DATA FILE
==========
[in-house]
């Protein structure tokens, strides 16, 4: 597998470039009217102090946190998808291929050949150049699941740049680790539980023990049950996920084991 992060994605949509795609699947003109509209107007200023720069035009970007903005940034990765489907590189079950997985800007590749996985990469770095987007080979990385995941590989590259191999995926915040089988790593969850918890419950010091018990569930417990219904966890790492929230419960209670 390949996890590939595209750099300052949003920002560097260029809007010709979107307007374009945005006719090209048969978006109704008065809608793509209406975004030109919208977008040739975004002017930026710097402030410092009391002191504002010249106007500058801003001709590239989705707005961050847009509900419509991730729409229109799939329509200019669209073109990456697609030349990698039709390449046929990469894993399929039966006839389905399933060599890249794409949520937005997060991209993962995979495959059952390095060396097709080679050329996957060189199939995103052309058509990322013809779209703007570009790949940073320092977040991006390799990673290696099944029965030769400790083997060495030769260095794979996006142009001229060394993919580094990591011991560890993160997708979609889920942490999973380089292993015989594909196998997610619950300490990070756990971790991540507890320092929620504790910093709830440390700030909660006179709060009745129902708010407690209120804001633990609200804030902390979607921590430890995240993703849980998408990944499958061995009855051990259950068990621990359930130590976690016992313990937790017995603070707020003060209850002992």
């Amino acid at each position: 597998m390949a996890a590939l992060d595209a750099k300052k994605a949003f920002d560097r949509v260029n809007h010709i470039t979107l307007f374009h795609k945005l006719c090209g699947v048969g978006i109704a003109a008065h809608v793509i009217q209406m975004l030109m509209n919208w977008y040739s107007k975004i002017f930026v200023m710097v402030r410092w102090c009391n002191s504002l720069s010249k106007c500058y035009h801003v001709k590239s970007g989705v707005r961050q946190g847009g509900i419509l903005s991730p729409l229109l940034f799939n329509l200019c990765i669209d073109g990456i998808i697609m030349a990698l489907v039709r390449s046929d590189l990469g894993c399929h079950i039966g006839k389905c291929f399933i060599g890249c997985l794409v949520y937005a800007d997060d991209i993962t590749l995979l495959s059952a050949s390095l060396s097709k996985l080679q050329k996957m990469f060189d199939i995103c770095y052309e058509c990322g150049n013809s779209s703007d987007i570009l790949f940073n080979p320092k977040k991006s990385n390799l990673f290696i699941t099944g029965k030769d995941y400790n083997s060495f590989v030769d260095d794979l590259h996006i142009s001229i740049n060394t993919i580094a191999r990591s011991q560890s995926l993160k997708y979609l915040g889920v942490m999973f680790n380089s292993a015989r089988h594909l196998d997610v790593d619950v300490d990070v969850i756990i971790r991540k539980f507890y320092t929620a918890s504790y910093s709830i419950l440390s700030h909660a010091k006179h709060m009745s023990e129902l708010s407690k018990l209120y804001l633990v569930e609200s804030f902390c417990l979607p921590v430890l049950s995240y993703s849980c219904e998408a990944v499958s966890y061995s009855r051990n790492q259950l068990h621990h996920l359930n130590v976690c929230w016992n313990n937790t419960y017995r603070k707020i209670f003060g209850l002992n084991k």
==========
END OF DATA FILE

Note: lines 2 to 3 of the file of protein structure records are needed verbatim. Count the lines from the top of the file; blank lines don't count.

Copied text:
């Protein structure tokens, strides 16, 4: 597998470039009217102090946190998808291929050949150049699941740049680790539980023990049950996920084991 992060994605949509795609699947003109509209107007200023720069035009970007903005940034990765489907590189079950997985800007590749996985990469770095987007080979990385995941590989590259191999995926915040089988790593969850918890419950010091018990569930417990219904966890790492929230419960209670 390949996890590939595209750099300052949003920002560097260029809007010709979107307007374009945005006719090209048969978006109704008065809608793509209406975004030109919208977008040739975004002017930026710097402030410092009391002191504002010249106007500058801003001709590239989705707005961050847009509900419509991730729409229109799939329509200019669209073109990456697609030349990698039709390449046929990469894993399929039966006839389905399933060599890249794409949520937005997060991209993962995979495959059952390095060396097709080679050329996957060189199939995103052309058509990322013809779209703007570009790949940073320092977040991006390799990673290696099944029965030769400790083997060495030769260095794979996006142009001229060394993919580094990591011991560890993160997708979609889920942490999973380089292993015989594909196998997610619950300490990070756990971790991540507890320092929620504790910093709830440390700030909660006179709060009745129902708010407690209120804001633990609200804030902390979607921590430890995240993703849980998408990944499958061995009855051990259950068990621990359930130590976690016992313990937790017995603070707020003060209850002992």
């Amino acid at each position: 597998m390949a996890a590939l992060d595209a750099k300052k994605a949003f920002d560097r949509v260029n809007h010709i470039t979107l307007f374009h795609k945005l006719c090209g699947v048969g978006i109704a003109a008065h809608v793509i009217q209406m975004l030109m509209n919208w977008y040739s107007k975004i002017f930026v200023m710097v402030r410092w102090c009391n002191s504002l720069s010249k106007c500058y035009h801003v001709k590239s970007g989705v707005r961050q946190g847009g509900i419509l903005s991730p729409l229109l940034f799939n329509l200019c990765i669209d073109g990456i998808i697609m030349a990698l489907v039709r390449s046929d590189l990469g894993c399929h079950i039966g006839k389905c291929f399933i060599g890249c997985l794409v949520y937005a800007d997060d991209i993962t590749l995979l495959s059952a050949s390095l060396s097709k996985l080679q050329k996957m990469f060189d199939i995103c770095y052309e058509c990322g150049n013809s779209s703007d987007i570009l790949f940073n080979p320092k977040k991006s990385n390799l990673f290696i699941t099944g029965k030769d995941y400790n083997s060495f590989v030769d260095d794979l590259h996006i142009s001229i740049n060394t993919i580094a191999r990591s011991q560890s995926l993160k997708y979609l915040g889920v942490m999973f680790n380089s292993a015989r089988h594909l196998d997610v790593d619950v300490d990070v969850i756990i971790r991540k539980f507890y320092t929620a918890s504790y910093s709830i419950l440390s700030h909660a010091k006179h709060m009745s023990e129902l708010s407690k018990l209120y804001l633990v569930e609200s804030f902390c417990l979607p921590v430890l049950s995240y993703s849980c219904e998408a990944v499958s966890y061995s009855r051990n790492q259950l068990h621990h996920l359930n130590v976690c929230w016992n313990n937790t419960y017995r603070k707020i209670f003060g209850l002992n084991k």